Each August a team of earth scientists and engineers make a routine maintenance trip to Greenland to keep a network of sensors functioning in one of the planet’s most inhospitable climates for humans––and electronics. Their objective is to keep The Polar Earth Observing Network (POLENET) array of autonomous instruments alive and transmitting critical GPS and seismic data. The core of the operations team that keeps the science going includes Thomas Nylen, a polar engineer, who has been making the mission-critical sojourn since 2007. He recently shared several striking images of outlet glaciers from his latest trip to Greenland on Twitter:
Nylen captured the Greenland glacier images during his team’s support of a POLENET sub-project called the Greenland Network (GNET). The initiative started in 2007, as part of a larger collaborative effort to measure changes in ice sheet mass balance and to provide observational feedback for computer models of glacial isostatic adjustment––the elastic rebound of the Earth’s crust as glaciers melt. Denmark now leads the project, though the US National Science Foundation continues to provide support.
Nylen is responsible for remote power and communications for polar science projects at the non-profit University NAVSTAR Consortium (UNAVCO), in Boulder, Colorado. The university-governed collective facilitates geoscience research and education using geodesy (pronounced: jee-odyssey)––the study of Earth’s shape, gravity field, and rotation. Among the seven founding universities is Columbia University’s Lamont Doherty Geological Observatory, the parent academic institution of GlacierHub. The list also includes the University of Colorado, University of Texas at Austin, California Institute of Technology, Harvard, Princeton, and the Massachusetts Institute of Technology.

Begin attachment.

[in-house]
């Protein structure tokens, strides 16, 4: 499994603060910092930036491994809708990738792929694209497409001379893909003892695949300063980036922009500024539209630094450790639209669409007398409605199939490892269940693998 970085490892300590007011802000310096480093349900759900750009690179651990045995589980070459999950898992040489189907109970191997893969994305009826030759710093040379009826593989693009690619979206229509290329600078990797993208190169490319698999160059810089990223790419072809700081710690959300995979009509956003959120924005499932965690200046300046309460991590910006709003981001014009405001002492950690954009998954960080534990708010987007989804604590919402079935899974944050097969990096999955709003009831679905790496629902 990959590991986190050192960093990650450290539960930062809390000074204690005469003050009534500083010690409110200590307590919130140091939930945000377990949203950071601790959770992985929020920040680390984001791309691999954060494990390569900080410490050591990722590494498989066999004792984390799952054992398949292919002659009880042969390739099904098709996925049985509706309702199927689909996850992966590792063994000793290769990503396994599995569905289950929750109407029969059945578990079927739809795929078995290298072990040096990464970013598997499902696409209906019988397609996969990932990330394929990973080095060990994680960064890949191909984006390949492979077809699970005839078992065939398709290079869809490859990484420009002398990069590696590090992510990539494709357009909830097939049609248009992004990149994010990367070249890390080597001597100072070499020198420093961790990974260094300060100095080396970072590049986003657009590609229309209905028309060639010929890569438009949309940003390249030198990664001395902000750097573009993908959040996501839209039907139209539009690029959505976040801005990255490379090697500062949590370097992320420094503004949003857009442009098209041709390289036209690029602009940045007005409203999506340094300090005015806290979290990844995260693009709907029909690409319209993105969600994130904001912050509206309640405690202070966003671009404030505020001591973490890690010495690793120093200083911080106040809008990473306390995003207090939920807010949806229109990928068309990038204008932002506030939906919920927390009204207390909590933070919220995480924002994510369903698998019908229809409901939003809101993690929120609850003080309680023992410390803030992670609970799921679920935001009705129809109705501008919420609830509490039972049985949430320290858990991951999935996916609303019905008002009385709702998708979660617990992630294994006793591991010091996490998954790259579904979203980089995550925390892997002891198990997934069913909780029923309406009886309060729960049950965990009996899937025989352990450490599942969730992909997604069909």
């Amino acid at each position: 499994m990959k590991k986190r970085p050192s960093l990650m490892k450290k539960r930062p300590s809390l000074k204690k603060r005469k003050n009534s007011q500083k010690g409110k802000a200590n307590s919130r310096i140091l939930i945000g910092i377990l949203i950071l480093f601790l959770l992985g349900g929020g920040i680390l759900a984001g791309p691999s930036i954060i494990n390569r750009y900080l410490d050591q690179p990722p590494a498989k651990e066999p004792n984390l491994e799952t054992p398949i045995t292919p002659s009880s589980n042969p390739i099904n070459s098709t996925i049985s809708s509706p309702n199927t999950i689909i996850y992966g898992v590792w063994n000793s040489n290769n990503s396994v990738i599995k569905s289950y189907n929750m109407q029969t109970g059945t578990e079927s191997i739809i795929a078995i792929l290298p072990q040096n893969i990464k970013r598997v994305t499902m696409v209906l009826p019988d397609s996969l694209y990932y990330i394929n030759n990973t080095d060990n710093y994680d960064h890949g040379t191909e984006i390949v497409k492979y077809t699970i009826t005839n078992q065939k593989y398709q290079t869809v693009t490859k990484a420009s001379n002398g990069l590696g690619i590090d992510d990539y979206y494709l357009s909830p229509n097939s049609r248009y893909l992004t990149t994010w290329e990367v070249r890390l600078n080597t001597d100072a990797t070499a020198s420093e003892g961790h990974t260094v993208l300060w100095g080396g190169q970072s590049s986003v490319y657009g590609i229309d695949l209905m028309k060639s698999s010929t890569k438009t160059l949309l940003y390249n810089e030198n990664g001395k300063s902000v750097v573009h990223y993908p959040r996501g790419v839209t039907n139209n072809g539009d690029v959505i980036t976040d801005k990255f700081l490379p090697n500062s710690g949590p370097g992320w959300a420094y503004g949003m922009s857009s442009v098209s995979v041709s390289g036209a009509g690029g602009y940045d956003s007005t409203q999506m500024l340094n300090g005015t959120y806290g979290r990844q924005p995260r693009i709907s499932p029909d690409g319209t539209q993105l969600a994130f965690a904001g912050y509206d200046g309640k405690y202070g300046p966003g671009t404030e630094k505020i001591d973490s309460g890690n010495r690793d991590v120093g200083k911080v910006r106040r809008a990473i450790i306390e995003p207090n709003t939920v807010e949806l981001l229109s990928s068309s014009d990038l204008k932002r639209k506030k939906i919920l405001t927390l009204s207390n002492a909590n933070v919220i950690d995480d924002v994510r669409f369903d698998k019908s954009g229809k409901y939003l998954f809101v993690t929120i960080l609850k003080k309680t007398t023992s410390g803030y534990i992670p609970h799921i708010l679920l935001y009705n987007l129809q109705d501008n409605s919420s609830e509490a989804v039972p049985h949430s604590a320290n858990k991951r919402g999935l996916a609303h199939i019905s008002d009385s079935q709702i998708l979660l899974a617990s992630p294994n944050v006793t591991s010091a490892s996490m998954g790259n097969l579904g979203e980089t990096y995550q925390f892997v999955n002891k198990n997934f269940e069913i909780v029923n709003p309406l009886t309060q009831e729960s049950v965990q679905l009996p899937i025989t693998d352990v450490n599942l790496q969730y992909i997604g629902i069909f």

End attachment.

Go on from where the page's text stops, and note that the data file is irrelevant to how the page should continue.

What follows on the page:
The elements in Greenland and Antarctica wreak havoc on sensitive equipment, but so do wildlife. “Some of the bigger issues we have are with animals,” Nylen told GlacierHub. “Especially polar bears, but also foxes and maybe Arctic wolves.”
“The unprecedented scale of the POLENET sensor network is allowing investigations of systems-scale interactions of the solid earth, the cryosphere, the oceans and the atmosphere,” the network’s website reads. “POLENET data is enabling new studies of the inner earth, tectonic plates, the earth’s magnetic field, climate and weather, and the solar wind, and will lead to as yet unimagined discoveries about the critical polar regions of our planet.”